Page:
The UK will find out which gambling types is doing more harm

United Kingdom want to find out which gambling types is doing more harm to players

The UK Gambling Commission (UKGC) will conduct a study to find out which gambling products are causing users more harm.

The study of the impact of gambling will be controlled by the Responsible Gambling Strategy Board (RGSB) and the industry charitable organization GambleAware.

UKGC plans to collect information about consumers and data from stakeholders in the industry, focusing on understanding product properties, gaming environment and other characteristics that can lead to the development of gambling addiction.

Comments of representatives of organizations

Clare Wyllie, research director at GambleAware, commented: "GambleAware is pleased to work with UKGC and RGSB as part of a project that will help us better understand the behavior of players when using different products and find out which characteristics are most strongly associated with damage — focus on the online sector in the first phase and the transition to other sectors in subsequent phases. For the first time, we will be able to comprehensively analyze the entire gambling business in order to understand which sector of gambling has a higher risk of harm. By providing data to researchers, the industry can get new ideas to prevent harm and ensure the safety of customers regarding responsible gambling."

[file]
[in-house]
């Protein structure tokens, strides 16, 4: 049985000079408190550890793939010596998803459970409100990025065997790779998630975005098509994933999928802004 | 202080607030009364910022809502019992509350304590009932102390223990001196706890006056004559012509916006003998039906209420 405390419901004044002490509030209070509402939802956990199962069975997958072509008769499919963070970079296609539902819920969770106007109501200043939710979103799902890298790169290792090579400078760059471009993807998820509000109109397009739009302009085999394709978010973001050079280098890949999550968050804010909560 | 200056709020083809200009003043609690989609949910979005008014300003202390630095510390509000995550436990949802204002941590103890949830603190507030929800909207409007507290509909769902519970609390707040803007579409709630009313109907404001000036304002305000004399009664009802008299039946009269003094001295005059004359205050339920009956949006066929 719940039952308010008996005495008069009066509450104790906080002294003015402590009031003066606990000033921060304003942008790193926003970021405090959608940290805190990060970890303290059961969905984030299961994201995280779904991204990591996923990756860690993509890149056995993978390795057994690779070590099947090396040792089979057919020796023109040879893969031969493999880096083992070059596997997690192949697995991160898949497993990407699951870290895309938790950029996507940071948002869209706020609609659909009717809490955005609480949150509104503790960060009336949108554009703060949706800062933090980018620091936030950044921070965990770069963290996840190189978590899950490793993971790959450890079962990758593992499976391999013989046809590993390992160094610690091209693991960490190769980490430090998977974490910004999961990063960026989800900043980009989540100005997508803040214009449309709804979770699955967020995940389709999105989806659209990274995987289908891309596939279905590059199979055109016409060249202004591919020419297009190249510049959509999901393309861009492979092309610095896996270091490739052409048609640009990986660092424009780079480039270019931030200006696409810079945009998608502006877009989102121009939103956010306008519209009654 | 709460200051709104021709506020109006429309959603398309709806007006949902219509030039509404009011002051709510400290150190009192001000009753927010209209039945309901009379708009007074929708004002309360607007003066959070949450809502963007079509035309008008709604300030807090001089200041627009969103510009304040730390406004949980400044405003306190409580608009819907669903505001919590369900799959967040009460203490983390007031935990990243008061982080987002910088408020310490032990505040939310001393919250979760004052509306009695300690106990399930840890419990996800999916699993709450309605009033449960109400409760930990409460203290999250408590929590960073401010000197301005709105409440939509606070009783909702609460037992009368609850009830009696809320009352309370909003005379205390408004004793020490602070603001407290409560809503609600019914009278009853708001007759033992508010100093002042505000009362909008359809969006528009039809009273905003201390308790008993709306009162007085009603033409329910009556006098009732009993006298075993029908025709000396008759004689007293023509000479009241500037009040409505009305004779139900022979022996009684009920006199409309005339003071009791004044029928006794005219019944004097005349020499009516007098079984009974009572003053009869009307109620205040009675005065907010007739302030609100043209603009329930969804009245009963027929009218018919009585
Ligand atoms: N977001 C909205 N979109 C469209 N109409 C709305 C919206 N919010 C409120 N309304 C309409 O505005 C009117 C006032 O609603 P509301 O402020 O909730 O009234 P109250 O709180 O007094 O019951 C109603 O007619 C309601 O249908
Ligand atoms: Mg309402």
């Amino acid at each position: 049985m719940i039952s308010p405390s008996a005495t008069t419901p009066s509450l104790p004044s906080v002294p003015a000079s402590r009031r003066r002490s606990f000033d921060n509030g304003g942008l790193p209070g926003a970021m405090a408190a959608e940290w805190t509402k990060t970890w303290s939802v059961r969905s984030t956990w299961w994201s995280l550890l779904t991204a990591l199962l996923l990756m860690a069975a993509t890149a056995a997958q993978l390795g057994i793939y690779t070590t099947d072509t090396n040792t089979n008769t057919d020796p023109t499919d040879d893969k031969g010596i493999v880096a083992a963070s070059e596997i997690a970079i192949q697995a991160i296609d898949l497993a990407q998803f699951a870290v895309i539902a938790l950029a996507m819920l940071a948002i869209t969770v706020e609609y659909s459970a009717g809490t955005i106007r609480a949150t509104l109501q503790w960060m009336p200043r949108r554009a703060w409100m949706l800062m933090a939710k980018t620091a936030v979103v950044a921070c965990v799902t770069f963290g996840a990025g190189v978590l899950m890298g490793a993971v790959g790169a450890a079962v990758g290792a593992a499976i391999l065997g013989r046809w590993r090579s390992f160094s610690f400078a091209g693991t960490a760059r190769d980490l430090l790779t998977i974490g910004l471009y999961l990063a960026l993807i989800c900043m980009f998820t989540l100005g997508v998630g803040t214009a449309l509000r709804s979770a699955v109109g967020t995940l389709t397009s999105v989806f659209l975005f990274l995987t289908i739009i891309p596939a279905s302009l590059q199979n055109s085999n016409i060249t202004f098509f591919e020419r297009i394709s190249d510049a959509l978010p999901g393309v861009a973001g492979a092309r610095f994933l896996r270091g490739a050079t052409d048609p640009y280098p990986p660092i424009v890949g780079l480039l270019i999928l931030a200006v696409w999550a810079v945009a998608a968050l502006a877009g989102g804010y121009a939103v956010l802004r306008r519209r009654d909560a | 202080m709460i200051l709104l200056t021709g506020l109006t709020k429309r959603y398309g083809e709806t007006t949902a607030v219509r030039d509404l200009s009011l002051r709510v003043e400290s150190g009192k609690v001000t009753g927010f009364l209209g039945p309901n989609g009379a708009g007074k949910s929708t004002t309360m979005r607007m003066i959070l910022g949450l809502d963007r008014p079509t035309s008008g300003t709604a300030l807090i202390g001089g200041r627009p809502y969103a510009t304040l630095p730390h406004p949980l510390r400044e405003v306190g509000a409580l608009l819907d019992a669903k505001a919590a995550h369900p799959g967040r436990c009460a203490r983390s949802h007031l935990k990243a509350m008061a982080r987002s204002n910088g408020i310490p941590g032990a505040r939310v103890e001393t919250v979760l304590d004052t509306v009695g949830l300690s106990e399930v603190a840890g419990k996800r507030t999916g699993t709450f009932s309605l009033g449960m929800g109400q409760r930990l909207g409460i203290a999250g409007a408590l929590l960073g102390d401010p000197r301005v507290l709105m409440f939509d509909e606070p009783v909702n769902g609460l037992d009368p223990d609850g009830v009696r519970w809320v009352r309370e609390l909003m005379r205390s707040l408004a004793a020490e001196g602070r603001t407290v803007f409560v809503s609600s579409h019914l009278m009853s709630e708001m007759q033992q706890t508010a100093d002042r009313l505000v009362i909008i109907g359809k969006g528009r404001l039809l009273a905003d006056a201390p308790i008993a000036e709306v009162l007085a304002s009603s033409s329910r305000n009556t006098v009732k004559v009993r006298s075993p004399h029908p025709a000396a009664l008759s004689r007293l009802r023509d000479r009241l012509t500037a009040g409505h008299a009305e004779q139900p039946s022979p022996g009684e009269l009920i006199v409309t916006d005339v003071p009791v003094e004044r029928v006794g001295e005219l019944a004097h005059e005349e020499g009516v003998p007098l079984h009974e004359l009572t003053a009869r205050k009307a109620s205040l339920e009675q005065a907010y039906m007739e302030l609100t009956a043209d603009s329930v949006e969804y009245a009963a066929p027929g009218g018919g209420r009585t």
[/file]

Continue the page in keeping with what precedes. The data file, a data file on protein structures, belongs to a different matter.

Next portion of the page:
UKGC program director Ben Haden explained that the success of the strategy depends on the growth of the base of identified facts that will allow us to better understand the types of gambling and services that pose a greater risk to consumers. Gambling companies play an important role in achieving this, because they have exhaustive data, which is extremely important for research.

"This goes beyond the simple analysis of data that operators are already conveying to us, and we will encourage the industry to participate in this study," - Haden said.
During 2017, UKGC fined gambling companies for $23.6 million (£18 million) for violating established rules regarding consumer protection.

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